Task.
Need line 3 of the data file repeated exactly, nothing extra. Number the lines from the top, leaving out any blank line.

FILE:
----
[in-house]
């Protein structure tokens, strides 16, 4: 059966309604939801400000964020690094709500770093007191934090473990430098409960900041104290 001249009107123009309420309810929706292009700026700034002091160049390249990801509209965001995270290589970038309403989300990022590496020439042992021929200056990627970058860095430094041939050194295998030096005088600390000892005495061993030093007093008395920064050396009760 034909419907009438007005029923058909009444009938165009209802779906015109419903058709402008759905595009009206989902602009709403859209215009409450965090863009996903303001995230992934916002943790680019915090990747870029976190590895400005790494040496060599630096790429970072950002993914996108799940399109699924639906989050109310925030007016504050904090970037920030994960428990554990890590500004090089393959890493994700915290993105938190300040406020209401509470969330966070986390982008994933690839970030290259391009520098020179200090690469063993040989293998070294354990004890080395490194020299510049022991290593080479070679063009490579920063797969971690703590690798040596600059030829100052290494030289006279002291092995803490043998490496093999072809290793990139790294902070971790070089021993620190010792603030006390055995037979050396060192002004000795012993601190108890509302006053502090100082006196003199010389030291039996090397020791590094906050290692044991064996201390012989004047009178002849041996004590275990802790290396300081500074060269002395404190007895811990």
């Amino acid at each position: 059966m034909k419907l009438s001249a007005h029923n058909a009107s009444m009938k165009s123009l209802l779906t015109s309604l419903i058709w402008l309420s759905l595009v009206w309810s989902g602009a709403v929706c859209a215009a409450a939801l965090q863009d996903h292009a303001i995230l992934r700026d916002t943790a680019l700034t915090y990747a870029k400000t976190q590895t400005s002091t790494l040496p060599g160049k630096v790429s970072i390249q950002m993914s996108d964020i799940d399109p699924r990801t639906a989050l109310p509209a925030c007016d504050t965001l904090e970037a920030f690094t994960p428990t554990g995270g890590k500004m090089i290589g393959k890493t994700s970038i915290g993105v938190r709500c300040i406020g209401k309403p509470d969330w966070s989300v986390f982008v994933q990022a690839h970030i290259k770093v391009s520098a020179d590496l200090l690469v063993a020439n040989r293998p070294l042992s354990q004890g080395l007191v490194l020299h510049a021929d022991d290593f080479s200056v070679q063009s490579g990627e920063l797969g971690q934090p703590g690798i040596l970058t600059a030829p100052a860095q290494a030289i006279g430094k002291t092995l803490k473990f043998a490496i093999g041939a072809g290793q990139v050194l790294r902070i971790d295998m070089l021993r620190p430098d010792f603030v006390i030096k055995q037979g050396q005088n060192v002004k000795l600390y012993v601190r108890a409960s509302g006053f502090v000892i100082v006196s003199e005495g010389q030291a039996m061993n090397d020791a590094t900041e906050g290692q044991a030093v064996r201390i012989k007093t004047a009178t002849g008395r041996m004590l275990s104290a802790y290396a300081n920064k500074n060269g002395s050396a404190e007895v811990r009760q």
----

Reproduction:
């Amino acid at each position: 059966m034909k419907l009438s001249a007005h029923n058909a009107s009444m009938k165009s123009l209802l779906t015109s309604l419903i058709w402008l309420s759905l595009v009206w309810s989902g602009a709403v929706c859209a215009a409450a939801l965090q863009d996903h292009a303001i995230l992934r700026d916002t943790a680019l700034t915090y990747a870029k400000t976190q590895t400005s002091t790494l040496p060599g160049k630096v790429s970072i390249q950002m993914s996108d964020i799940d399109p699924r990801t639906a989050l109310p509209a925030c007016d504050t965001l904090e970037a920030f690094t994960p428990t554990g995270g890590k500004m090089i290589g393959k890493t994700s970038i915290g993105v938190r709500c300040i406020g209401k309403p509470d969330w966070s989300v986390f982008v994933q990022a690839h970030i290259k770093v391009s520098a020179d590496l200090l690469v063993a020439n040989r293998p070294l042992s354990q004890g080395l007191v490194l020299h510049a021929d022991d290593f080479s200056v070679q063009s490579g990627e920063l797969g971690q934090p703590g690798i040596l970058t600059a030829p100052a860095q290494a030289i006279g430094k002291t092995l803490k473990f043998a490496i093999g041939a072809g290793q990139v050194l790294r902070i971790d295998m070089l021993r620190p430098d010792f603030v006390i030096k055995q037979g050396q005088n060192v002004k000795l600390y012993v601190r108890a409960s509302g006053f502090v000892i100082v006196s003199e005495g010389q030291a039996m061993n090397d020791a590094t900041e906050g290692q044991a030093v064996r201390i012989k007093t004047a009178t002849g008395r041996m004590l275990s104290a802790y290396a300081n920064k500074n060269g002395s050396a404190e007895v811990r009760q």